Earlier this month B-Boy, who will be marking his 20th year in wrestling next year, announced he was starting his own promotion, Ground Zero. With the debut show scheduled to take place on December 23rd in Imperial Beach, I had the chance to catch up with B-Boy and talk Ground Zero, his reasons for starting it up, working with other promotions, what his goals are with the promotion and more.
Steve: Let’s start with the most obvious question first, what made you decide to start your own promotion?
B-Boy: Well. Let me say this first… My school is my priority. After Battle U closed down I felt there was a responsibility on my part to open my own school where I was in charge of everything. The students have been with me almost a year and I felt for them the most out of the whole situation. I felt it was my job to do that for them and myself.
Steve: Has starting your own promotion been something you’ve thought of?
B-Boy: I never wanted to head my own promotion. I am a wrestler first and foremost. I have been, for close to 20 years. I know what it takes to head up a promotion because I have wrestled for many many promotions in my career and the stress level and the hard work they actually put in is beyond me. It was never my intention to ever open up a promotion, I never wanted to. However…
I felt that there was a responsibility and void to fill out here in San Diego. In the South Bay, pro wrestling and indie wrestling in general was starting to get hot. It was the talk of the town and the shows out here were drawing and getting better and better. It was slowly not just becoming just a regular show to work on but a destination. I always wanted San Diego to be a destination for wrestling… not just a show to work on that is one of my goals for this.
Steve: So Ground Zero wasn’t something that has been in the planning stages for awhile?
B-Boy: Ground Zero legit just started a week ago. There were no plans of doing this before or anything like that. I reached out to someone that is highly respected and told him of the current situation. I told him how I felt and there was a responsibility and stuff like that. He, along with a lot of people, said I should be the one to move forward with it. So I gave it a day to think about and I was asking wrestlers hypothetically if this was to happen how they would feel and all of that, you know my peers. I was just waiting on one person to say I shouldn’t and everyone said I should. I pulled the trigger.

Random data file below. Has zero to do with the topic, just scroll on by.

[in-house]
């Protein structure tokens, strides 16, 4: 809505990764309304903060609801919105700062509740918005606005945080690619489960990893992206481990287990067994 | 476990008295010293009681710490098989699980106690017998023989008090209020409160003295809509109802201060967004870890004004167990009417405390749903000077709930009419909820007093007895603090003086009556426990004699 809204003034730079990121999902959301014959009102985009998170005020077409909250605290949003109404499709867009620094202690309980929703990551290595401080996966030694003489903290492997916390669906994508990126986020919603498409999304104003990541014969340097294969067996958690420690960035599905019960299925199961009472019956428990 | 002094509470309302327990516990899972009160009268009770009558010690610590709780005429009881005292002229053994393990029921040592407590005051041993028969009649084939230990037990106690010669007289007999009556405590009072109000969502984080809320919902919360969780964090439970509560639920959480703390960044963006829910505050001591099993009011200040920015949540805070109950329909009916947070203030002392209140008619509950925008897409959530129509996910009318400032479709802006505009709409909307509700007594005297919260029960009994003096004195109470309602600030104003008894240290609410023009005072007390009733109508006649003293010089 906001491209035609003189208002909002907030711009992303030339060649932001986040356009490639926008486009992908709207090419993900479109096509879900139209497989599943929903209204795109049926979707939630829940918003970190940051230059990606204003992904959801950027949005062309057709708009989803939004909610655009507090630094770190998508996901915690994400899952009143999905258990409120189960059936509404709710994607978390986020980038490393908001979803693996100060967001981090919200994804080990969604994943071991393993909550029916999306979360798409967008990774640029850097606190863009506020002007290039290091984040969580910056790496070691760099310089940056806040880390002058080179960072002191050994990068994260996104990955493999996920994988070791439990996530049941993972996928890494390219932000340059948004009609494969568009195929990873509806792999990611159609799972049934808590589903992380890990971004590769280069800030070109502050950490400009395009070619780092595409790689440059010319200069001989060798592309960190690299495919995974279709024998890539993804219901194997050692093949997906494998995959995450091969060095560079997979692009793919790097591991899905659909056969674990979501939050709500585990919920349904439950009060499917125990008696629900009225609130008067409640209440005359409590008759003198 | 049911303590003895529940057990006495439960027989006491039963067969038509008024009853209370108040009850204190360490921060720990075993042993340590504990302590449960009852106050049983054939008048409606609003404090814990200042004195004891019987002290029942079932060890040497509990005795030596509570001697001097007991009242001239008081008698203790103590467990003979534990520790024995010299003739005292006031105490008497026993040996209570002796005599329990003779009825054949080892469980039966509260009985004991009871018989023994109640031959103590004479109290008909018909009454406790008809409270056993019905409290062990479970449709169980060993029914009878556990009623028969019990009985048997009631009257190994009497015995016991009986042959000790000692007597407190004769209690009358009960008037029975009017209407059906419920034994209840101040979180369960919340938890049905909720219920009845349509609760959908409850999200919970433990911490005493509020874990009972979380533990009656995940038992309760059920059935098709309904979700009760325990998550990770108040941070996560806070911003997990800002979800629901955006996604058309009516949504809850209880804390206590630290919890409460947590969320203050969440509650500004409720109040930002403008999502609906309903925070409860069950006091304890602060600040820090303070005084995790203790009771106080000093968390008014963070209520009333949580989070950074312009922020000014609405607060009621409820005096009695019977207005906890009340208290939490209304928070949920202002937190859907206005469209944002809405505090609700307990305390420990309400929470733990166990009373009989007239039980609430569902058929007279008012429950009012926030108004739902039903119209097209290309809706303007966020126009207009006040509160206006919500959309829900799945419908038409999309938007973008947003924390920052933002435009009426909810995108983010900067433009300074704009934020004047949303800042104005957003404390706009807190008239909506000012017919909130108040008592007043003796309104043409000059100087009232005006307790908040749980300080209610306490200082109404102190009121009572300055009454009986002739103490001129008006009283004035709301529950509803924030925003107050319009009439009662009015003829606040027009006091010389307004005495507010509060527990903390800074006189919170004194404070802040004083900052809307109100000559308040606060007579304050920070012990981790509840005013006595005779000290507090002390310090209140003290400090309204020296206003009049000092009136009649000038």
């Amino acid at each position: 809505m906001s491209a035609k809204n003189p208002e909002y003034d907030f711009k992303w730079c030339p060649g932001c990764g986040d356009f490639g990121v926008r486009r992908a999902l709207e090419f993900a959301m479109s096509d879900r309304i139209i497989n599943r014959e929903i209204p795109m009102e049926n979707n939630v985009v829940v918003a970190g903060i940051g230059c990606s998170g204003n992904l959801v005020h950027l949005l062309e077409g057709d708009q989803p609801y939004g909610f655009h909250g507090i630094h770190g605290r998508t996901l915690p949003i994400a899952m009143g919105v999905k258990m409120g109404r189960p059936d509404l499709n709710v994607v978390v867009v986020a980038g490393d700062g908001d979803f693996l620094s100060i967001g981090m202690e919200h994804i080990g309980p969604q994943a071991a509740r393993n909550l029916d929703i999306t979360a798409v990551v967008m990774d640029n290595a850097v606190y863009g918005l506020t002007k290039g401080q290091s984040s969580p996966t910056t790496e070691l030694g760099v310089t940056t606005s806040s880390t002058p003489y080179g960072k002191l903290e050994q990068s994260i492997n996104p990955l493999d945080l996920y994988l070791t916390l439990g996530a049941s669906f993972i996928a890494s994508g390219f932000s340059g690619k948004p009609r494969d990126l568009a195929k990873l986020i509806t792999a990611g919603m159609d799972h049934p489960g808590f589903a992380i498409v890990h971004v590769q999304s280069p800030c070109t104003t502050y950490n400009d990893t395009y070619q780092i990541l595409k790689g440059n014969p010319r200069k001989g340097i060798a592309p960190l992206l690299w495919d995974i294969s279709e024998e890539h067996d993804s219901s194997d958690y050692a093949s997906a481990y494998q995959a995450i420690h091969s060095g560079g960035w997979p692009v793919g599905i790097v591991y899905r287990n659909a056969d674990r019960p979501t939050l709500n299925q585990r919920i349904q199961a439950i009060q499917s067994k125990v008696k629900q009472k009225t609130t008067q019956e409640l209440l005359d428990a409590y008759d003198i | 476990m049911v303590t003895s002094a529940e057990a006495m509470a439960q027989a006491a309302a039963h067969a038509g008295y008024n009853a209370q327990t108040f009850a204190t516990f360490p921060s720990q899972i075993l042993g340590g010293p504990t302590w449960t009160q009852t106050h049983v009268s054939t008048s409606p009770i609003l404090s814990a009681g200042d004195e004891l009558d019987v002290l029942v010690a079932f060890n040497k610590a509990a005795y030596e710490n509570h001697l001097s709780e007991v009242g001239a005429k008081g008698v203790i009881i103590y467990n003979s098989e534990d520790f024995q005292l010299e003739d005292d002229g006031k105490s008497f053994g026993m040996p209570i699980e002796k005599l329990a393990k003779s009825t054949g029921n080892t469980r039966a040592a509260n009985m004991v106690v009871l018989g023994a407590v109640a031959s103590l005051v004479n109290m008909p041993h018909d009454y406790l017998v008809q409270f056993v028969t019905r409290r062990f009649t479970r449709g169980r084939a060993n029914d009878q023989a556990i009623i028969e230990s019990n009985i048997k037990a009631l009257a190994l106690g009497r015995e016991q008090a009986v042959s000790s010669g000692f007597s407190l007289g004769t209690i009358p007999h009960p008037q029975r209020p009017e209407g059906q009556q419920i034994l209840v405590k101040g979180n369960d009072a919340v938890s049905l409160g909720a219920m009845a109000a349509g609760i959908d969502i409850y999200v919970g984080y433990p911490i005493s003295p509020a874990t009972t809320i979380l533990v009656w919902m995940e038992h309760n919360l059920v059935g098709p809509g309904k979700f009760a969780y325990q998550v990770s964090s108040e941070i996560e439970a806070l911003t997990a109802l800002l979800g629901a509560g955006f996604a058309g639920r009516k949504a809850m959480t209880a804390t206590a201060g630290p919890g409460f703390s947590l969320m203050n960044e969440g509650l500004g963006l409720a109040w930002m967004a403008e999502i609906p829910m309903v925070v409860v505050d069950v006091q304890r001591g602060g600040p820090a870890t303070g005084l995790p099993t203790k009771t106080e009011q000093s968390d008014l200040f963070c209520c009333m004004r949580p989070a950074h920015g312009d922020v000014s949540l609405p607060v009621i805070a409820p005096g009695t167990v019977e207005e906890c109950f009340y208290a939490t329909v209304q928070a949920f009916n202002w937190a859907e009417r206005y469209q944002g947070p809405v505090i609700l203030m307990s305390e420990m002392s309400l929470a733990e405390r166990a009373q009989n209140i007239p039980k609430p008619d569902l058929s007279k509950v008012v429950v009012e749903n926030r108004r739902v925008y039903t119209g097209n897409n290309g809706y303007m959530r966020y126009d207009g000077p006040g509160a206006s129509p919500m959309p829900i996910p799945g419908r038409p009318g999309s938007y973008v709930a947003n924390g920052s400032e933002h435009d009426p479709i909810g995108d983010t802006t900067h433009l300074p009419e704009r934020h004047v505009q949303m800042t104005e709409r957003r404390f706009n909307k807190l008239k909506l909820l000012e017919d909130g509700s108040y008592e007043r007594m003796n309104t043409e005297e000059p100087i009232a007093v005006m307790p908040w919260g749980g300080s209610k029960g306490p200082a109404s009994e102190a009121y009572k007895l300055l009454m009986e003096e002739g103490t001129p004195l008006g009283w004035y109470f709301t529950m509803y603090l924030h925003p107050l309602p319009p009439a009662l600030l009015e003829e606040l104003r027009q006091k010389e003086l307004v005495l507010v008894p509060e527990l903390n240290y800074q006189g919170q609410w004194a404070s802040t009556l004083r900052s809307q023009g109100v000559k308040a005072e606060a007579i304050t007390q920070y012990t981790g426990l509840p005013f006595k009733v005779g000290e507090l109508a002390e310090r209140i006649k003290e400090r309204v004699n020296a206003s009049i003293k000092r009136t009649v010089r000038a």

Steve: You mentioned that wrestling in the South Bay was getting hot. Obviously we are talking about FCW, which over the last few years you were a major part of. It’s end has been pretty well covered but what is something from FCW that you felt worked that you would like to continue at Ground Zero?
B-Boy: It’s not about what worked and what didn’t to be honest. I feel that the fans in San Diego are what made it work. The fan base in San Diego and those coming from LA which is a lot to begin with, for me the main thing that helped this scene was the diehard fans of this county wanting wrestling in their region and capitalizing on that. The market for running a promotion is there in this city… if you do it right, with marketing and professionalism.
Steve: I know you are saying it isn’t about what did and didn’t work, but obviously something ultimately didn’t work. What is an area where FCW failed that you know you need to avoid those same mistakes?
B-Boy: Financial management and trust are huge things.
Steve: One thing that has bugged me personally in the San Diego area is you have four promotions that are running regularly, and three would run on the same day for some reason. Right away when Ground Zero was announced, one of the first things you did was make a post on Facebook promoting every other San Diego wrestling promotion. Why did you feel it was so important to do that?
B-Boy: One thing out here is that there was a rift between certain companies and that needed to be nixed. Southern California, and especially San Diego wrestling, could be such a dominant force in the indie world if people just worked together and put pride aside. Growth together is a solution to survive together. The reason I approved of what was said was simply to acknowledge the different brands out here. That was something that has never been done, to seriously just acknowledge people and credit what they have done along with promotions in this county. Everyone wanted to take credit and self boost themselves and their product but fact of the matter is this, the fan base that spreads in San Diego is due to the difference of styles of shows and rightfully so. Each brand has their own fans and all fans want is wrestling in San Diego. I wanted to show that there is a thing called unity and can be used in a positive way rather than a negative. The response is great and has been received very well.
Steve: Since making the announcement, is there anything early on you’ve found out about promoting your own show that has surprised you?